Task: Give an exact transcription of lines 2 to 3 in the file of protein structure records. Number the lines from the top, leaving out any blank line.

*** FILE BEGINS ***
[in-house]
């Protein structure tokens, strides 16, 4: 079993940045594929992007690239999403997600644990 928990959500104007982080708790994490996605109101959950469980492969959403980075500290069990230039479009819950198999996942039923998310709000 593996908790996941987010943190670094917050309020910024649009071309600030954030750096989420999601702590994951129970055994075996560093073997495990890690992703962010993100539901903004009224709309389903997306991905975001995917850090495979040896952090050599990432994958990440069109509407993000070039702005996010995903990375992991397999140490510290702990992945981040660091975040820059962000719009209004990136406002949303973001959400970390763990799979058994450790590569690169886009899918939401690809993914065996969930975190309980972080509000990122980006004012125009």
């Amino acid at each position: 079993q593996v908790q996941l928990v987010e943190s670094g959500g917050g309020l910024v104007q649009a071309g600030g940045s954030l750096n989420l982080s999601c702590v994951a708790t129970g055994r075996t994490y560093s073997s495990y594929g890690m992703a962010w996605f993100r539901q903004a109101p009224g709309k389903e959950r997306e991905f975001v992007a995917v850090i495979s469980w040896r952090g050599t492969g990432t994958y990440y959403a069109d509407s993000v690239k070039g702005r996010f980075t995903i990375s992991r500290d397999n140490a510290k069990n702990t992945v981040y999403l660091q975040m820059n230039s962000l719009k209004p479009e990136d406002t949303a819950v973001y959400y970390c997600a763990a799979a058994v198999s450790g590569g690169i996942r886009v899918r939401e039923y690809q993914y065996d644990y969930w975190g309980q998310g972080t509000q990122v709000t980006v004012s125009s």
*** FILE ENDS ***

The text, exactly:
């Protein structure tokens, strides 16, 4: 079993940045594929992007690239999403997600644990 928990959500104007982080708790994490996605109101959950469980492969959403980075500290069990230039479009819950198999996942039923998310709000 593996908790996941987010943190670094917050309020910024649009071309600030954030750096989420999601702590994951129970055994075996560093073997495990890690992703962010993100539901903004009224709309389903997306991905975001995917850090495979040896952090050599990432994958990440069109509407993000070039702005996010995903990375992991397999140490510290702990992945981040660091975040820059962000719009209004990136406002949303973001959400970390763990799979058994450790590569690169886009899918939401690809993914065996969930975190309980972080509000990122980006004012125009």
């Amino acid at each position: 079993q593996v908790q996941l928990v987010e943190s670094g959500g917050g309020l910024v104007q649009a071309g600030g940045s954030l750096n989420l982080s999601c702590v994951a708790t129970g055994r075996t994490y560093s073997s495990y594929g890690m992703a962010w996605f993100r539901q903004a109101p009224g709309k389903e959950r997306e991905f975001v992007a995917v850090i495979s469980w040896r952090g050599t492969g990432t994958y990440y959403a069109d509407s993000v690239k070039g702005r996010f980075t995903i990375s992991r500290d397999n140490a510290k069990n702990t992945v981040y999403l660091q975040m820059n230039s962000l719009k209004p479009e990136d406002t949303a819950v973001y959400y970390c997600a763990a799979a058994v198999s450790g590569g690169i996942r886009v899918r939401e039923y690809q993914y065996d644990y969930w975190g309980q998310g972080t509000q990122v709000t980006v004012s125009s």